It Takes A Community
On Thursday April 7th 2016, a small group of students including myself, along with Imma Vitelli, a journalist for Vanity Fair Italia sat around an opulent varnished table at New York University's (NYU) Villa Sassetti with Fadi Ghandour and Samar Dudin in Florence, Italy.
The small courtly dining room I found myself in had ceased to exist as its intended purpose, for we weren’t at all interrupted by 21st century aristocrats awaiting their servants for supper. Instead, there still seemed to be an air of awkward intimacy, though now it was because hierarchical boundaries were deconstructed into social equivalence between the two guest speakers, professors, students and even the camera man in the back left corner. In all honesty, I had no idea what to expect from this upcoming Dialogue. All I knew was that Fadi Ghandour happened to be the founder of Aramex, and also the developer of Ruwwad Al-Tanmeya (Ruwwad), a non-profit community empowerment initiative.
An hour later, I found myself utterly speechless, shaken or whatever possible turn of phrase that might articulate the tingling peach fuzz on my face, for once age or class was no longer an excuse, I felt young, naive and immature. The lacquered mahogany table had since transformed itself into a terrain of projected desires and proposed solutions for sustainable development from the minds of the aspiring youth. I was reminded about the importance of social responsibility, sustainable aid, and finding creative solutions towards less fortunate communities. I found myself in sheer awe of Ruwwad and its founding parents. Fadi Ghandour and Samar Dudin had in my eyes, revolutionised sustainable community development and the only thing I could think about was, “Where do I start as a twenty-year-old?”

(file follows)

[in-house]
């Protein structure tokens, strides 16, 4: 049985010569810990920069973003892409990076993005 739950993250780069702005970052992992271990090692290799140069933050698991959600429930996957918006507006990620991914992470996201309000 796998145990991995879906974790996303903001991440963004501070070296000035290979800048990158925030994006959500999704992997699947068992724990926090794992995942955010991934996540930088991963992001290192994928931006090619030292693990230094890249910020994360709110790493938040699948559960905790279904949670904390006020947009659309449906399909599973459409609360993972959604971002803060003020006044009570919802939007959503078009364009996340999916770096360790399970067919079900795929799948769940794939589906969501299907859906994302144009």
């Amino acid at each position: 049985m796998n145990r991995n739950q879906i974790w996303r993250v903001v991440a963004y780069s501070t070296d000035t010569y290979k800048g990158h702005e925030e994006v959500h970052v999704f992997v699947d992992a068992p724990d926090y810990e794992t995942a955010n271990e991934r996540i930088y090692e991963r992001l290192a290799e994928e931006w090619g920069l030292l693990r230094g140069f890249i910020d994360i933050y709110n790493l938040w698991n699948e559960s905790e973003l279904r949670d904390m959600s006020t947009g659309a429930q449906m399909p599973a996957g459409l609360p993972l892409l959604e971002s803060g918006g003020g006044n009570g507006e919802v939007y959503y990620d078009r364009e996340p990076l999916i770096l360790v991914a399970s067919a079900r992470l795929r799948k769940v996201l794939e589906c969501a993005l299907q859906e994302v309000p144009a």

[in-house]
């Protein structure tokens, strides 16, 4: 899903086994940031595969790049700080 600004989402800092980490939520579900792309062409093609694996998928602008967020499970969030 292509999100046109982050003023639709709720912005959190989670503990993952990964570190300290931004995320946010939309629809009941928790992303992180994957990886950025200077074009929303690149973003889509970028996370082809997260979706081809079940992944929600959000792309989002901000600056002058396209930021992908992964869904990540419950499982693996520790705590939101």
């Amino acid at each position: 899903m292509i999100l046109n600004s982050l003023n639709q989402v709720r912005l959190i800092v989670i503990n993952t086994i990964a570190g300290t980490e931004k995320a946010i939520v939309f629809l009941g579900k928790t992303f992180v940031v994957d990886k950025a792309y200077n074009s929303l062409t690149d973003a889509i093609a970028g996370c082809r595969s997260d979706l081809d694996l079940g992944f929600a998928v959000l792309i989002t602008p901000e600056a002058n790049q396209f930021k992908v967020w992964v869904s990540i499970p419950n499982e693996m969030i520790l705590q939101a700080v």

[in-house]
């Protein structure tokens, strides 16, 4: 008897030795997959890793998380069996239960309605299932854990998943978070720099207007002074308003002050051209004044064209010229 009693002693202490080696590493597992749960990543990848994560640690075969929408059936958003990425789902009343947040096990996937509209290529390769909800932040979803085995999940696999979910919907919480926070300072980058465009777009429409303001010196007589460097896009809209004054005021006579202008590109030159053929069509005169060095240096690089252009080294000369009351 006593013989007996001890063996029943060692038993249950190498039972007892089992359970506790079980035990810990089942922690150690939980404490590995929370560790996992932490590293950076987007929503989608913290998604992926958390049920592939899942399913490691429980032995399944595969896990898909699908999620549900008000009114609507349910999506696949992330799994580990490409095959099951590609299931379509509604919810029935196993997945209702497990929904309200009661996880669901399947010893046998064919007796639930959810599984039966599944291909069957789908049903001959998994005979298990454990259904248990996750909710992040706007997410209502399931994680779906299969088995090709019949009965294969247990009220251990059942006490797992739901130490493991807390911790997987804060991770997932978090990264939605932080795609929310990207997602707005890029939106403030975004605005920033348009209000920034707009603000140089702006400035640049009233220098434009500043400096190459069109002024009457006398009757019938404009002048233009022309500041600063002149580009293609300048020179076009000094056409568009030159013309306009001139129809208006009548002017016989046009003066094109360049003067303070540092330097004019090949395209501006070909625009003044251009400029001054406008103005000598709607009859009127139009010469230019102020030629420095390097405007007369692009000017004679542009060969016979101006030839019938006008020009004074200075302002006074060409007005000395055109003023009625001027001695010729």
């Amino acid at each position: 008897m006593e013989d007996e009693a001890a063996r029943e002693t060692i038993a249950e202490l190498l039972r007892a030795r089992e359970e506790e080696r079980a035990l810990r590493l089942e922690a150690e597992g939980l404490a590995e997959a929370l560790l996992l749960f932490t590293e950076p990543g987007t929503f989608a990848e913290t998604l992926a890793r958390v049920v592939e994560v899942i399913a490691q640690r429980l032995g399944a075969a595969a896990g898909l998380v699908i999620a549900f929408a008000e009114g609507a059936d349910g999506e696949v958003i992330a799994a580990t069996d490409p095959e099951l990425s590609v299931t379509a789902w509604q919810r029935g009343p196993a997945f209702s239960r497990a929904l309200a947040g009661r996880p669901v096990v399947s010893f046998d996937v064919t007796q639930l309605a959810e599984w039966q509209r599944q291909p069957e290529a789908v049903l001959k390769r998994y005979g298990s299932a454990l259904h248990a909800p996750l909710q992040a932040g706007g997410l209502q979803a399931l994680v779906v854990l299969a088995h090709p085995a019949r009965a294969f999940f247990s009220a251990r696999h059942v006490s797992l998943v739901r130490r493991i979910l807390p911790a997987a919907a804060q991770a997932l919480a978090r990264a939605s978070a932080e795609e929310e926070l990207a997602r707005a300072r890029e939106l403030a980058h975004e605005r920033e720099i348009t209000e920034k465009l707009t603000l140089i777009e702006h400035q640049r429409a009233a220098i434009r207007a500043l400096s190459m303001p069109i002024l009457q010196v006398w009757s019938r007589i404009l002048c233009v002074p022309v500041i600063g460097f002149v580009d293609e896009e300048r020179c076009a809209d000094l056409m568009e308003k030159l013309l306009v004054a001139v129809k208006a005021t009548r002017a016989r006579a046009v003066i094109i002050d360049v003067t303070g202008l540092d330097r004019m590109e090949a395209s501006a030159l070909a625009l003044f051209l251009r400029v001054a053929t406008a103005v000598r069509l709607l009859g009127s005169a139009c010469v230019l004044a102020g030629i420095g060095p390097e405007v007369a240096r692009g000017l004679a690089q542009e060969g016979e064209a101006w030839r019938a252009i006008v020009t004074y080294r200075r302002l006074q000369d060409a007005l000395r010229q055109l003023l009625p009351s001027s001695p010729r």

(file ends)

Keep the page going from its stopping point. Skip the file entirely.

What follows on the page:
Fadi Ghandour is a billionaire. He is undoubtedly part of what we would call the ‘elite’, or, as Bernie Sander’s would say, part of the world’s “top one-percent”. And, yes, it is easy to assess and justify the merit of our world’s business leaders by quantifying their charitable donations, though is this really the right way to measure their contributions to alleviating the persisting existence of underdeveloped communities, impoverished individuals, and the absurd distribution of wealth? Rather than counting numbers, is it not their minds we should tap into? Is it not their ability to think and their curious ways of thought, channelled towards the development of disenfranchised societies that should be the rational of our judgements?